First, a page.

John Metcalfe was CityLab’s Bay Area bureau chief, covering climate change and the science of cities.
You can make your own wood-and-leather heels that clip into the pedals following this eight-step process.
If so, find sartorial salvation in the these "high-heel, clipless bike shoes" designed by Instructables tinkerer Corwin, who resides in
Oakland's the Bay-Area city of Emeryville. Corwin was inspired to cobble together this special footwear, which has metal on the soles to clip into the pedals, using the program Solidworks, some leather, and a "nice chunk of Zebra wood" he found at a lumber store in Berkeley. His motivation for creating the bespoke bike gear involves romance story that's both charming and a little bittersweet, he explains:
I was inspired to make these shoes on my ride home one evening when I witnessed a beautiful woman riding in high-heels along Market Street in San Francisco. True to form, I will acknowledge that I noticed the sexy handmade bike before the woman, and what was (perhaps, unfortunately) most noteworthy to me was how awkward the connection was between the pedals and the shoes.
Having recently built up a bike for my beloved, I was immediately taken with idea of making high-heels with a clipless cleat. I had been keen to build a pair shoes for a while and the curves of a high-heel shoe seemed like an inviting challenge.
Indeed, it was a challenge. The project spanned about 18 months, and sadly, outlived my relationship. However, don’t let this dissuade you – if I had worked straight though on the project, it would have only taken a few months, and if you can make these shoes, you are probably capable of not loosing the relationship with a wonderful girl.
Should you decide to replicate Corwin's eight-step process, you'll need a decent woodworking setup for machining and sanding, polyurethane to weatherproof the shoes, and some sheets of nice wood if you really want to make all the other guys feel like crap by building your woman her own bike-shoe box.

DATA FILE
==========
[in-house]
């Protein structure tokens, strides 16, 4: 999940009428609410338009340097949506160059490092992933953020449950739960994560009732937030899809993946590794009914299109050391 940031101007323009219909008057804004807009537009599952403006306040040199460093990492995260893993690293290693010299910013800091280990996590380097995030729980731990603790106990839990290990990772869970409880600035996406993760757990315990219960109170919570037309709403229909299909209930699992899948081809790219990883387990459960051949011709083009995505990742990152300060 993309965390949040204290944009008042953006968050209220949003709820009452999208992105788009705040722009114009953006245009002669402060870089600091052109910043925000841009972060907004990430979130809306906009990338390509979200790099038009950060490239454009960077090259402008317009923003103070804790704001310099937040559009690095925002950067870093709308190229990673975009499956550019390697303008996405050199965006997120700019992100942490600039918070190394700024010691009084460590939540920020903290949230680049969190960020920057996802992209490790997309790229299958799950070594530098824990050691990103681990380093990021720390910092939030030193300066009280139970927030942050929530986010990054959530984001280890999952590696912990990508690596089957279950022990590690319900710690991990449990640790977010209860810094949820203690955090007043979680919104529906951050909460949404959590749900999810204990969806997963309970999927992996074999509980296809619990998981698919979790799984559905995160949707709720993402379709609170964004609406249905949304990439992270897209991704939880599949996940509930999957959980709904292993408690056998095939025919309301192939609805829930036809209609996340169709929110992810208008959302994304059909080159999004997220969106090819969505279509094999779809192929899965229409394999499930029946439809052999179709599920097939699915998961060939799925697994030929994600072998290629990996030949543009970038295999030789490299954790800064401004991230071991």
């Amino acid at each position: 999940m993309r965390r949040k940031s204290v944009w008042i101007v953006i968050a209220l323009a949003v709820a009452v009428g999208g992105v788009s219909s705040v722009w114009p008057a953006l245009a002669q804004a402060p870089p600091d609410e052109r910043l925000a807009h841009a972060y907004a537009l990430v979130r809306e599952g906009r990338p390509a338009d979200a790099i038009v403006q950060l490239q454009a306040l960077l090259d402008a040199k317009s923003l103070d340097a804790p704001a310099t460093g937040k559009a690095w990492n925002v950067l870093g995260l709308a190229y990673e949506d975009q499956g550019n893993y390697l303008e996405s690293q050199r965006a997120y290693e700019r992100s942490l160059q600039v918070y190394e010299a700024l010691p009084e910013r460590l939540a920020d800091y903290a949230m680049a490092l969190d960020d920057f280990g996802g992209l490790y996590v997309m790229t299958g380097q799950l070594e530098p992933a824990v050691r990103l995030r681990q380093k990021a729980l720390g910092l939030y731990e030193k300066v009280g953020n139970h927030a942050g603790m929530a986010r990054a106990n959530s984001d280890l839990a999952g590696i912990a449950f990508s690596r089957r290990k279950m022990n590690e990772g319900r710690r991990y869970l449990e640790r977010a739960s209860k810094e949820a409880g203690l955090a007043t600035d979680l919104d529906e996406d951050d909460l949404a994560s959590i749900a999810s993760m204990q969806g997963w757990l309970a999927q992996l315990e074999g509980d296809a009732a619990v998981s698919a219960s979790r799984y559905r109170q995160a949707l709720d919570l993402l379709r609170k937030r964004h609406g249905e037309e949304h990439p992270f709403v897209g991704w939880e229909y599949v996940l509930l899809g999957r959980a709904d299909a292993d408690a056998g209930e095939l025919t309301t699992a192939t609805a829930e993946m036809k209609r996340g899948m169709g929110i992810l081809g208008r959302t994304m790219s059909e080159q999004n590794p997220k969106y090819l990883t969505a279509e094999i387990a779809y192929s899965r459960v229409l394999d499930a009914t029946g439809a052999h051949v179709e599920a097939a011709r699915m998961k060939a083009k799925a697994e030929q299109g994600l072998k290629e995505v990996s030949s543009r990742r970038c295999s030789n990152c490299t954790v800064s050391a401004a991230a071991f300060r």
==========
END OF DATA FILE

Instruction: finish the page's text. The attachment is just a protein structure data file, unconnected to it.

How useful are these things? Not being accustomed to slapping on heels when heading out the door, I consulted a hearty sample of females (n = 2) for their thoughts. "High heel-wearing people don't bike. They take cabs," the first says. "They probably don't even like public transportation." The second woman, however, thought that heels are a perfect complement to bicycling, and even make for a popular pairing in many European cities.
The Internet backs her up on that assertion, with one visitor to Budapest recalling female cyclists rocking "dresses, skirts, sandals, flip-flops, or even high heels." The official website of Denmark describes the morning rush hour in Copenhagen as featuring "women fashionably dressed in the latest styles down to their high heel shoes." What seems like a possibly uncomfortable or dangerous choice of footwear actually has hidden benefits, as this heel aficionado explains at The Bird Wheel:
Sure enough, cycling in heels felt almost if not the same as cycling in sneakers. When the foot rests on the pedal, the contact point is on the ball of the foot. Therefore, heels do not affect the general motion or feel of rotating a pedal.
Just as in the corporate world, biking in heels commands (or grants) a certain respect from motorists, cyclists and pedestrians, both men and women. I find that I am treated very differently when I cycle in heels, receiving comments from women complimenting my style, thumbs up from motorists lauding my bravery, passing remarks by messengers about my increased street-cred, and the occasional discussion initiated by a suit-clad business man regarding the ease of biking in "business clothing." Not surprisingly, heels make a pointed statement both in a professional environment as well as on the streets.
The corporate world of cycling apparently agrees, as few companies have started to release their own versions of bike heels: If you're not crafty or the current girlfriend of Corwin, you can purchase a pair on stylish black-leather pumps on Zappos for $77.99. Powerful pedalers who like building up a sweat will be interested to know they have a pigskin lining treated with "antimicrobial solution for an odor-free environment."
Photos by Corwin on Instructables